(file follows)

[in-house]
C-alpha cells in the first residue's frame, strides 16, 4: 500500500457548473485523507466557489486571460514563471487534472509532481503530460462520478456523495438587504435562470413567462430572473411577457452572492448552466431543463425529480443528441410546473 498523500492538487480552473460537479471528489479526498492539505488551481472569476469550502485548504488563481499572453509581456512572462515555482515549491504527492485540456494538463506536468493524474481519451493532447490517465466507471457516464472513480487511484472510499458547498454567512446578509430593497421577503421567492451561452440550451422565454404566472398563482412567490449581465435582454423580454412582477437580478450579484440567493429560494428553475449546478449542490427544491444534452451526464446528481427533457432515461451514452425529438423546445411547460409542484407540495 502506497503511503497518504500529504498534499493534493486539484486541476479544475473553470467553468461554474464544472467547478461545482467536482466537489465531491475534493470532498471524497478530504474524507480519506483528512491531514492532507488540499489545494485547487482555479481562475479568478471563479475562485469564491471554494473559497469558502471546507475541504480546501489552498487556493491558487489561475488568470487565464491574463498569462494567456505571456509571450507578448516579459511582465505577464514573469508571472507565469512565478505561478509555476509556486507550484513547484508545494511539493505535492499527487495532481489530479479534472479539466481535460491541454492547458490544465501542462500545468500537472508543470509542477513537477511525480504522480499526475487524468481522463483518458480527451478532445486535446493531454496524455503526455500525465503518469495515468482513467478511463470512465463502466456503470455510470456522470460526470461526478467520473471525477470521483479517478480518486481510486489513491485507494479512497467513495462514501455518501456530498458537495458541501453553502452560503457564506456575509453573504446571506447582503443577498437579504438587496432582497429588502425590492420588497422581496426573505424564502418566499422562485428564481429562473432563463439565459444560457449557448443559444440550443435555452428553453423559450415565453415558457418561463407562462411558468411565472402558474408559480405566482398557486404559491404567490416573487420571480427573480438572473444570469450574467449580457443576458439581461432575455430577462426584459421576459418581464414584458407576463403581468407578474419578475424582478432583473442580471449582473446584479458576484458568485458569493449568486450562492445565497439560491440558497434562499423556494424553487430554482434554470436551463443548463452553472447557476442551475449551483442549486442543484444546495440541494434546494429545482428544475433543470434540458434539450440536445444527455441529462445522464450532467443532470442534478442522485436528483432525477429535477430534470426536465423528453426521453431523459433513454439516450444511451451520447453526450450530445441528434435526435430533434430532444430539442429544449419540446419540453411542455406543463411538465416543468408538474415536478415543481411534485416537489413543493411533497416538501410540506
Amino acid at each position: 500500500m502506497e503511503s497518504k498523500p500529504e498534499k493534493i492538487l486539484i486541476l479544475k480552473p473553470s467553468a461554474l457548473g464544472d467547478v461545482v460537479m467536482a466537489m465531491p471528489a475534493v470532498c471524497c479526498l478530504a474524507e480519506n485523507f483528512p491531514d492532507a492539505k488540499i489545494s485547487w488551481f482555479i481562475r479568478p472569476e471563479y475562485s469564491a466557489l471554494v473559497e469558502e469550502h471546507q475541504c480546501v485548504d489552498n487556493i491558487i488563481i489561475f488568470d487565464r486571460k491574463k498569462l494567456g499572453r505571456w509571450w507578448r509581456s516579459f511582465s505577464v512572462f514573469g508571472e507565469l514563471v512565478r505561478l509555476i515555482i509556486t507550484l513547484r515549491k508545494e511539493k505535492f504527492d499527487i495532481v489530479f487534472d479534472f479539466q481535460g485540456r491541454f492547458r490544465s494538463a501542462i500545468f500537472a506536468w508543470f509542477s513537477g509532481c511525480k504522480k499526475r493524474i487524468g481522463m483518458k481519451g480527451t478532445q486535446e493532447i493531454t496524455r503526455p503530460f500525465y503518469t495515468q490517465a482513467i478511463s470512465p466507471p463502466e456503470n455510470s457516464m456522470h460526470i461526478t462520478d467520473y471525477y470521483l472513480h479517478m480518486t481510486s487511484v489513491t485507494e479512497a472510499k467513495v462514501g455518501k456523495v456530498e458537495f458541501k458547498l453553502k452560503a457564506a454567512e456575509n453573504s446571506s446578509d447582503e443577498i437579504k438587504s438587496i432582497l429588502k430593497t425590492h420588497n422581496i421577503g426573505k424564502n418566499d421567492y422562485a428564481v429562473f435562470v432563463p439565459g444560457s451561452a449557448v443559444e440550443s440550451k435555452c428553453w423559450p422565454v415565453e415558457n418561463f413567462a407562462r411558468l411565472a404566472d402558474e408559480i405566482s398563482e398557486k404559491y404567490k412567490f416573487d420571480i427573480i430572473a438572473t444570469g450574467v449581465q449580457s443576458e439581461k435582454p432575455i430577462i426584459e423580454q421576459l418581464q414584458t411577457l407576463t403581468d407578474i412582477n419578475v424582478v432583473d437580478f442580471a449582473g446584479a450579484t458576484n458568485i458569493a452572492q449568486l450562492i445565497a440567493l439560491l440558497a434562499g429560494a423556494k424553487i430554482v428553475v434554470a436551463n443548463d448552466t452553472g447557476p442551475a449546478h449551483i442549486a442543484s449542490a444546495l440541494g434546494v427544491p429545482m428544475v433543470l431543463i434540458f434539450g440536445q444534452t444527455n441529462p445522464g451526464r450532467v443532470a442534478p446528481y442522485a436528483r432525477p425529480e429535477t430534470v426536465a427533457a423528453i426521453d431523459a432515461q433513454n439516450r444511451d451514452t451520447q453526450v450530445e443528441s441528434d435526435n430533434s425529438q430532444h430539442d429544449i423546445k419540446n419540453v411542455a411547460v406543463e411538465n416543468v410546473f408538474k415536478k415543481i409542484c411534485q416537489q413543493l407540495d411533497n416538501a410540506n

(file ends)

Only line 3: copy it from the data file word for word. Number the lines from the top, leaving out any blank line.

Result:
Amino acid at each position: 500500500m502506497e503511503s497518504k498523500p500529504e498534499k493534493i492538487l486539484i486541476l479544475k480552473p473553470s467553468a461554474l457548473g464544472d467547478v461545482v460537479m467536482a466537489m465531491p471528489a475534493v470532498c471524497c479526498l478530504a474524507e480519506n485523507f483528512p491531514d492532507a492539505k488540499i489545494s485547487w488551481f482555479i481562475r479568478p472569476e471563479y475562485s469564491a466557489l471554494v473559497e469558502e469550502h471546507q475541504c480546501v485548504d489552498n487556493i491558487i488563481i489561475f488568470d487565464r486571460k491574463k498569462l494567456g499572453r505571456w509571450w507578448r509581456s516579459f511582465s505577464v512572462f514573469g508571472e507565469l514563471v512565478r505561478l509555476i515555482i509556486t507550484l513547484r515549491k508545494e511539493k505535492f504527492d499527487i495532481v489530479f487534472d479534472f479539466q481535460g485540456r491541454f492547458r490544465s494538463a501542462i500545468f500537472a506536468w508543470f509542477s513537477g509532481c511525480k504522480k499526475r493524474i487524468g481522463m483518458k481519451g480527451t478532445q486535446e493532447i493531454t496524455r503526455p503530460f500525465y503518469t495515468q490517465a482513467i478511463s470512465p466507471p463502466e456503470n455510470s457516464m456522470h460526470i461526478t462520478d467520473y471525477y470521483l472513480h479517478m480518486t481510486s487511484v489513491t485507494e479512497a472510499k467513495v462514501g455518501k456523495v456530498e458537495f458541501k458547498l453553502k452560503a457564506a454567512e456575509n453573504s446571506s446578509d447582503e443577498i437579504k438587504s438587496i432582497l429588502k430593497t425590492h420588497n422581496i421577503g426573505k424564502n418566499d421567492y422562485a428564481v429562473f435562470v432563463p439565459g444560457s451561452a449557448v443559444e440550443s440550451k435555452c428553453w423559450p422565454v415565453e415558457n418561463f413567462a407562462r411558468l411565472a404566472d402558474e408559480i405566482s398563482e398557486k404559491y404567490k412567490f416573487d420571480i427573480i430572473a438572473t444570469g450574467v449581465q449580457s443576458e439581461k435582454p432575455i430577462i426584459e423580454q421576459l418581464q414584458t411577457l407576463t403581468d407578474i412582477n419578475v424582478v432583473d437580478f442580471a449582473g446584479a450579484t458576484n458568485i458569493a452572492q449568486l450562492i445565497a440567493l439560491l440558497a434562499g429560494a423556494k424553487i430554482v428553475v434554470a436551463n443548463d448552466t452553472g447557476p442551475a449546478h449551483i442549486a442543484s449542490a444546495l440541494g434546494v427544491p429545482m428544475v433543470l431543463i434540458f434539450g440536445q444534452t444527455n441529462p445522464g451526464r450532467v443532470a442534478p446528481y442522485a436528483r432525477p425529480e429535477t430534470v426536465a427533457a423528453i426521453d431523459a432515461q433513454n439516450r444511451d451514452t451520447q453526450v450530445e443528441s441528434d435526435n430533434s425529438q430532444h430539442d429544449i423546445k419540446n419540453v411542455a411547460v406543463e411538465n416543468v410546473f408538474k415536478k415543481i409542484c411534485q416537489q413543493l407540495d411533497n416538501a410540506n